A whimsical hybrid of tacos and hot chicken traded tortillas for fluffy slabs of Bunny brand bread. While the spongy loaf didn't exactly whet our appetites, the tender spice-dusted chicken — topped with tangy pickles — was a welcome boneless (read: more manageable) version of a cayenne-encrusted Southern classic.
Meanwhile, soft flour tortillas loaded with fried haddock, coleslaw and caper aioli were an excellent rendition of a familiar favorite street food. By contrast, pulled pork tacos, topped with romaine and what looked like crisp strands of Bloomin' Onion, lacked the brightness or sting of the promised elements of pineapple and habanero, resulting in a bland bundle of meat and lettuce.
Two standouts emerged in our visits. The first was an elegantly simple charcuterie platter of house-cured meats, including a thick slab of buttery tuna pastrami, supple kerchiefs of prosciutto, and "duck candy" — tender slices of rich meat laced with sweet hints of anise and other warm spices. In addition to the meats, the cast-iron tray carried cheddar, olives and a ramekin of pimiento goat cheese that traded the ubiquitous thin tags of red pepper skin for plump flesh of sweet orange bells.
Another exceptional entrée was a walnut-and-herb-encrusted fillet of trout cooked in a wood oven, topped with a lush tangle of arugula tossed with roasted butternut squash, orange segments, pecans and bacon vinaigrette.
Megan Williams' dessert roster was, overall, a blockbuster. Think butterscotch-bourbon blondies with caramel and smoked pecan ice cream, and peaches-and-cornbread pudding with buttermilk anglaise and cinnamon vanilla custard. But banana pudding — capped with a caramelized meringue the size of a small silo — stole the sweet show.
While dishes such as the trout, pepper-tinged shrimp and grits, and fried catfish with tomatillo salsa and fries don't need add-ons, à la carte meats — steaks, double-cut pork chops and lamb chops — have à la carte accompaniments, including decadent oven-browned mac-and-cheese, gouda-chipotle grits, and mashed potatoes that can be topped with caramelized onions, bacon, roasted garlic, lobster claw meat and truffle oil.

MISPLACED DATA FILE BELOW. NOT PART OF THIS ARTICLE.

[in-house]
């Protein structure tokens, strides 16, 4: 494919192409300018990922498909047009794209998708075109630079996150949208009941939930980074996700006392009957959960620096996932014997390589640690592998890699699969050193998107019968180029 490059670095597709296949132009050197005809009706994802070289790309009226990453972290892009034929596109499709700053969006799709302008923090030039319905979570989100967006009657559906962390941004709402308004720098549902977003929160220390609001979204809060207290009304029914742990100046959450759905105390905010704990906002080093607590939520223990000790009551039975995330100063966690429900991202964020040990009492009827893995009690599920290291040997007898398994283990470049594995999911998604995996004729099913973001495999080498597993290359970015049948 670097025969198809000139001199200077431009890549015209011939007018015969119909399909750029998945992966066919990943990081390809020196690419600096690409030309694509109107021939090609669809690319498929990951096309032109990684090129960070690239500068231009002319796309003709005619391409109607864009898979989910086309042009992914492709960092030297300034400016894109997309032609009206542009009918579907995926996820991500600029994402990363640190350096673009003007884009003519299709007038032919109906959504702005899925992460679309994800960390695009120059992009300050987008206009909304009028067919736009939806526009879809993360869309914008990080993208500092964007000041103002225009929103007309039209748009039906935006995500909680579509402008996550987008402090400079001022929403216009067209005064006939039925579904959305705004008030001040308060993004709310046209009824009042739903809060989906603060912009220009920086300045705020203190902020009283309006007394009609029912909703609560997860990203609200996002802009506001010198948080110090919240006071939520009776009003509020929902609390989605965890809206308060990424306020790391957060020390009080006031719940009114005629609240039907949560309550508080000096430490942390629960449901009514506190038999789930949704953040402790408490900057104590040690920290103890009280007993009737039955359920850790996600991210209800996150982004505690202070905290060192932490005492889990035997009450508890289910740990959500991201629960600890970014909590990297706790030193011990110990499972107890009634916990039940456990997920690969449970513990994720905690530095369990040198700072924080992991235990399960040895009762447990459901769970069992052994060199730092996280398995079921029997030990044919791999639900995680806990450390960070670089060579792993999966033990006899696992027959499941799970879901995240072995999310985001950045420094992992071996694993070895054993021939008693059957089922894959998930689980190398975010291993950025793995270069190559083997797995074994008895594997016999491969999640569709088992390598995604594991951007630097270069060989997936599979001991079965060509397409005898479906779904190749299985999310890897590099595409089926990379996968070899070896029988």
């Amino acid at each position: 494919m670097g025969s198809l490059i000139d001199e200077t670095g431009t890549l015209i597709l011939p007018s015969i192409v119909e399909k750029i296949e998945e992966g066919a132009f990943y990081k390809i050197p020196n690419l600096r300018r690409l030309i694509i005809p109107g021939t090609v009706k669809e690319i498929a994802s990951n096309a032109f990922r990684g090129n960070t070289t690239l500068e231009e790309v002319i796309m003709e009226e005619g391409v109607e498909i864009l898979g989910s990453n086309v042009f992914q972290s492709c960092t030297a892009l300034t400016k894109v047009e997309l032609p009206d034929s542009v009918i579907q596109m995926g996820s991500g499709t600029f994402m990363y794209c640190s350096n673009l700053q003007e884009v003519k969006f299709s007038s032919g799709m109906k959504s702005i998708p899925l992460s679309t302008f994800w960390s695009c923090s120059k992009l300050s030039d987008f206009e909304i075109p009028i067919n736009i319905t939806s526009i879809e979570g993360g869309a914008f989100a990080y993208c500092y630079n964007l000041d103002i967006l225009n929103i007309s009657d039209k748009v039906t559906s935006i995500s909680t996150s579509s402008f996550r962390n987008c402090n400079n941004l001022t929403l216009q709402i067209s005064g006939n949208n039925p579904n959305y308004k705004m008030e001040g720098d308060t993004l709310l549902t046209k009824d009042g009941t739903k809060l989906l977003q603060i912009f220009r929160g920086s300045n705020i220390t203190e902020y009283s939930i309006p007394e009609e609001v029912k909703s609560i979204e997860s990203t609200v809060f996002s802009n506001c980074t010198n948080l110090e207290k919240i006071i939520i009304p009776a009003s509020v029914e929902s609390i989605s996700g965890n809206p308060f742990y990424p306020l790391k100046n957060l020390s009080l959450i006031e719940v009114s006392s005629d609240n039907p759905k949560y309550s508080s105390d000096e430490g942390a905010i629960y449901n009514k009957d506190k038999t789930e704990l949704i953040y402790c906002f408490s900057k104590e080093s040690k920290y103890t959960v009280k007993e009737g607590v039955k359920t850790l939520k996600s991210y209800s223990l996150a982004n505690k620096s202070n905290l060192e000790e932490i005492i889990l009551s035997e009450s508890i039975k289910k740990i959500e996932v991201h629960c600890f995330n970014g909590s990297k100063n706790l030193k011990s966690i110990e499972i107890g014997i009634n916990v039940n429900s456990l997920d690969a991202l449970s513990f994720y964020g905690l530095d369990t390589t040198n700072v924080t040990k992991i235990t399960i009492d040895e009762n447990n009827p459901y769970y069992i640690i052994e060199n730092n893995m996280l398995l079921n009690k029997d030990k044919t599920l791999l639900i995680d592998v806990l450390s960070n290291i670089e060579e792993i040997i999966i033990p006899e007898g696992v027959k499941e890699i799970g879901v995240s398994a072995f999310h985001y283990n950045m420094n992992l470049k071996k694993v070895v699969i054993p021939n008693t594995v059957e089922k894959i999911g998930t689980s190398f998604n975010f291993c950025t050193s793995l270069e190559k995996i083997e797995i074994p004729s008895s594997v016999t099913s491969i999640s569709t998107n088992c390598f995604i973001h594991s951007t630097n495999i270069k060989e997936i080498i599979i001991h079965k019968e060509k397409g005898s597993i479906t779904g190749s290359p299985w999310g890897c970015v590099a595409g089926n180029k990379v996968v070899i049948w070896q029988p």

As far as salads go, Berries and Butternut was a gorgeous colorful medley of blackberries, raspberries, pecans and roasted squash over fluffy greens. Conversely, Korean wonton salad fell flat, with thin soy dressing and overbearing strips of fried noodles.
With so much going on in the menu, Urban Grub is a good place for sampling and sharing. In several cases — such as spicy grilled shrimp and biscuit, with intensely sweet pineapple pot de crème and bourbon butter — a single tantalizing forkful was plenty, while anything more was too much. Our server explained that he could place our order so that all plates would come out together, or he could pace the evening as a "tasting." The tasting plan suited us; unfortunately, it didn't work. Our food landed on the table in a simultaneous avalanche. But assuming the tasting system gets refined, it will make an excellent strategy for enjoying an evening in a multifaceted restaurant with many angles to admire.
Urban Grub serves dinner Tuesday through Sunday and brunch on weekends. The restaurant is closed Mondays.